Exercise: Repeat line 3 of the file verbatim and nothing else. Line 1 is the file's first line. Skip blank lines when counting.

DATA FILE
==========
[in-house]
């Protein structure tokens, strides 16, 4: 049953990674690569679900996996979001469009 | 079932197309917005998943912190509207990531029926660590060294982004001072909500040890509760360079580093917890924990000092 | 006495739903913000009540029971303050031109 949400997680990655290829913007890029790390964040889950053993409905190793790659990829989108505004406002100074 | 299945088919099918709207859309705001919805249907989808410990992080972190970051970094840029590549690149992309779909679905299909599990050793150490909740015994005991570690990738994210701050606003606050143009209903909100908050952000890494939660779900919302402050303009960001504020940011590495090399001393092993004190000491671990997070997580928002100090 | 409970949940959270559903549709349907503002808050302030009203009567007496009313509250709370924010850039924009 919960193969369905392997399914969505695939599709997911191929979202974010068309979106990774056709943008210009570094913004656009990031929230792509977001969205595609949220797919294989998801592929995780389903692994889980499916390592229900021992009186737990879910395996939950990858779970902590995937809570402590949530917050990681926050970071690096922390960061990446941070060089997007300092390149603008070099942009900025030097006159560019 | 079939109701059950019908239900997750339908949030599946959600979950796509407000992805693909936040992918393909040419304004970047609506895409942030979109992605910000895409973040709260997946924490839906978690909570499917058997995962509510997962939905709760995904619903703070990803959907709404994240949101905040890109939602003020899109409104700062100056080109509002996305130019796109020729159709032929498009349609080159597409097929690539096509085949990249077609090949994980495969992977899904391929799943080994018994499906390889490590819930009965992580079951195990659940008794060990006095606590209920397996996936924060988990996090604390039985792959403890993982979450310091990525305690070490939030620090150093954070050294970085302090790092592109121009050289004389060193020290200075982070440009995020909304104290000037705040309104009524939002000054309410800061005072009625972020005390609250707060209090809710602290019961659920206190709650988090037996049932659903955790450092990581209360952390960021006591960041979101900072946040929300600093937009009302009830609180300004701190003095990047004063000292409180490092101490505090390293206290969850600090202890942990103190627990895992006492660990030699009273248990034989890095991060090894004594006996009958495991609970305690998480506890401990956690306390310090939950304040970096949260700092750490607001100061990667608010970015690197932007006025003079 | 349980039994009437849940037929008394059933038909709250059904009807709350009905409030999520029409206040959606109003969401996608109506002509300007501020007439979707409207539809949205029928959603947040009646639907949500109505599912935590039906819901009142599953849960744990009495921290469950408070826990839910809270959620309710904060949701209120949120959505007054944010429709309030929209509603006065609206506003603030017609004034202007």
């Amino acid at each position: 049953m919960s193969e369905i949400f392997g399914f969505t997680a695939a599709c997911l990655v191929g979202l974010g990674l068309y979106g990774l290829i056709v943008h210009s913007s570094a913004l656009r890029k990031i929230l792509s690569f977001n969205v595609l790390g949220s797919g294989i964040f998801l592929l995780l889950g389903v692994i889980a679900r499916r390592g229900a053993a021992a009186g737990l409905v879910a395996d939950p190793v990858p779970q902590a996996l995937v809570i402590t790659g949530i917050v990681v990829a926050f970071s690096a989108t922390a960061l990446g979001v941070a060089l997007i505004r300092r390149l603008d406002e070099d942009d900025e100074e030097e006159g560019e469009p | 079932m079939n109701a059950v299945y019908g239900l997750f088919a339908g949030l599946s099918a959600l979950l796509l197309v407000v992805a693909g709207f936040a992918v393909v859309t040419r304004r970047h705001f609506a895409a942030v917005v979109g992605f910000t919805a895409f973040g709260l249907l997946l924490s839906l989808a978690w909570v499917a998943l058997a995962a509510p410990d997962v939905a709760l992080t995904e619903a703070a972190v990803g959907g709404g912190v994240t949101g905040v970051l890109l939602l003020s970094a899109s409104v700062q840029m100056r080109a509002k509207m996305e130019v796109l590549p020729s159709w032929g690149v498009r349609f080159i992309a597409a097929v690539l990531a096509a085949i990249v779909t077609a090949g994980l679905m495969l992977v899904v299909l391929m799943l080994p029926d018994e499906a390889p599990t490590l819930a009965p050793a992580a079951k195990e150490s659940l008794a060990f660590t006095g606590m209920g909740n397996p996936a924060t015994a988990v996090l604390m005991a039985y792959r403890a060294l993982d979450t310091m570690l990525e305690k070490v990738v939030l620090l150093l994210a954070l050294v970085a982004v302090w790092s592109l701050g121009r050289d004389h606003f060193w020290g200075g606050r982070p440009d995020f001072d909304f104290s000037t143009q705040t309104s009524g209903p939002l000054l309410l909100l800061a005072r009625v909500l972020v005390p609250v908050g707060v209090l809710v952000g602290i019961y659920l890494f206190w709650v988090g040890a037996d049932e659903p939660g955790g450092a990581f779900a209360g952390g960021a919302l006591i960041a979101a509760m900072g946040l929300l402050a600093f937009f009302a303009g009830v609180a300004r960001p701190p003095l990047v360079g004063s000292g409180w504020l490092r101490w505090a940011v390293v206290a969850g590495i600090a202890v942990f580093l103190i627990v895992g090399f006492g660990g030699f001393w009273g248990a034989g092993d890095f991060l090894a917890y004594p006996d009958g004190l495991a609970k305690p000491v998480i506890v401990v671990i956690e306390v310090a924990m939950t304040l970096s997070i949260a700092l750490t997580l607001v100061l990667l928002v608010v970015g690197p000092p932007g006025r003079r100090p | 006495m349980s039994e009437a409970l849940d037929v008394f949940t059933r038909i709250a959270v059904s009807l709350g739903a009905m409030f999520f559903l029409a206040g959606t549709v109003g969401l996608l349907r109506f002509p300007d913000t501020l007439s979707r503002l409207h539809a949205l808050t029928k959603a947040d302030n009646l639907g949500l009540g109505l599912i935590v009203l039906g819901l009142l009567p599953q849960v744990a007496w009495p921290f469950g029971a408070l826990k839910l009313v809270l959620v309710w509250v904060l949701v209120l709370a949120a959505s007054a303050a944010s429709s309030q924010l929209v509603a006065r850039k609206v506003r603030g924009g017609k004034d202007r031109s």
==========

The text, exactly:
């Amino acid at each position: 049953m919960s193969e369905i949400f392997g399914f969505t997680a695939a599709c997911l990655v191929g979202l974010g990674l068309y979106g990774l290829i056709v943008h210009s913007s570094a913004l656009r890029k990031i929230l792509s690569f977001n969205v595609l790390g949220s797919g294989i964040f998801l592929l995780l889950g389903v692994i889980a679900r499916r390592g229900a053993a021992a009186g737990l409905v879910a395996d939950p190793v990858p779970q902590a996996l995937v809570i402590t790659g949530i917050v990681v990829a926050f970071s690096a989108t922390a960061l990446g979001v941070a060089l997007i505004r300092r390149l603008d406002e070099d942009d900025e100074e030097e006159g560019e469009p | 079932m079939n109701a059950v299945y019908g239900l997750f088919a339908g949030l599946s099918a959600l979950l796509l197309v407000v992805a693909g709207f936040a992918v393909v859309t040419r304004r970047h705001f609506a895409a942030v917005v979109g992605f910000t919805a895409f973040g709260l249907l997946l924490s839906l989808a978690w909570v499917a998943l058997a995962a509510p410990d997962v939905a709760l992080t995904e619903a703070a972190v990803g959907g709404g912190v994240t949101g905040v970051l890109l939602l003020s970094a899109s409104v700062q840029m100056r080109a509002k509207m996305e130019v796109l590549p020729s159709w032929g690149v498009r349609f080159i992309a597409a097929v690539l990531a096509a085949i990249v779909t077609a090949g994980l679905m495969l992977v899904v299909l391929m799943l080994p029926d018994e499906a390889p599990t490590l819930a009965p050793a992580a079951k195990e150490s659940l008794a060990f660590t006095g606590m209920g909740n397996p996936a924060t015994a988990v996090l604390m005991a039985y792959r403890a060294l993982d979450t310091m570690l990525e305690k070490v990738v939030l620090l150093l994210a954070l050294v970085a982004v302090w790092s592109l701050g121009r050289d004389h606003f060193w020290g200075g606050r982070p440009d995020f001072d909304f104290s000037t143009q705040t309104s009524g209903p939002l000054l309410l909100l800061a005072r009625v909500l972020v005390p609250v908050g707060v209090l809710v952000g602290i019961y659920l890494f206190w709650v988090g040890a037996d049932e659903p939660g955790g450092a990581f779900a209360g952390g960021a919302l006591i960041a979101a509760m900072g946040l929300l402050a600093f937009f009302a303009g009830v609180a300004r960001p701190p003095l990047v360079g004063s000292g409180w504020l490092r101490w505090a940011v390293v206290a969850g590495i600090a202890v942990f580093l103190i627990v895992g090399f006492g660990g030699f001393w009273g248990a034989g092993d890095f991060l090894a917890y004594p006996d009958g004190l495991a609970k305690p000491v998480i506890v401990v671990i956690e306390v310090a924990m939950t304040l970096s997070i949260a700092l750490t997580l607001v100061l990667l928002v608010v970015g690197p000092p932007g006025r003079r100090p | 006495m349980s039994e009437a409970l849940d037929v008394f949940t059933r038909i709250a959270v059904s009807l709350g739903a009905m409030f999520f559903l029409a206040g959606t549709v109003g969401l996608l349907r109506f002509p300007d913000t501020l007439s979707r503002l409207h539809a949205l808050t029928k959603a947040d302030n009646l639907g949500l009540g109505l599912i935590v009203l039906g819901l009142l009567p599953q849960v744990a007496w009495p921290f469950g029971a408070l826990k839910l009313v809270l959620v309710w509250v904060l949701v209120l709370a949120a959505s007054a303050a944010s429709s309030q924010l929209v509603a006065r850039k609206v506003r603030g924009g017609k004034d202007r031109s």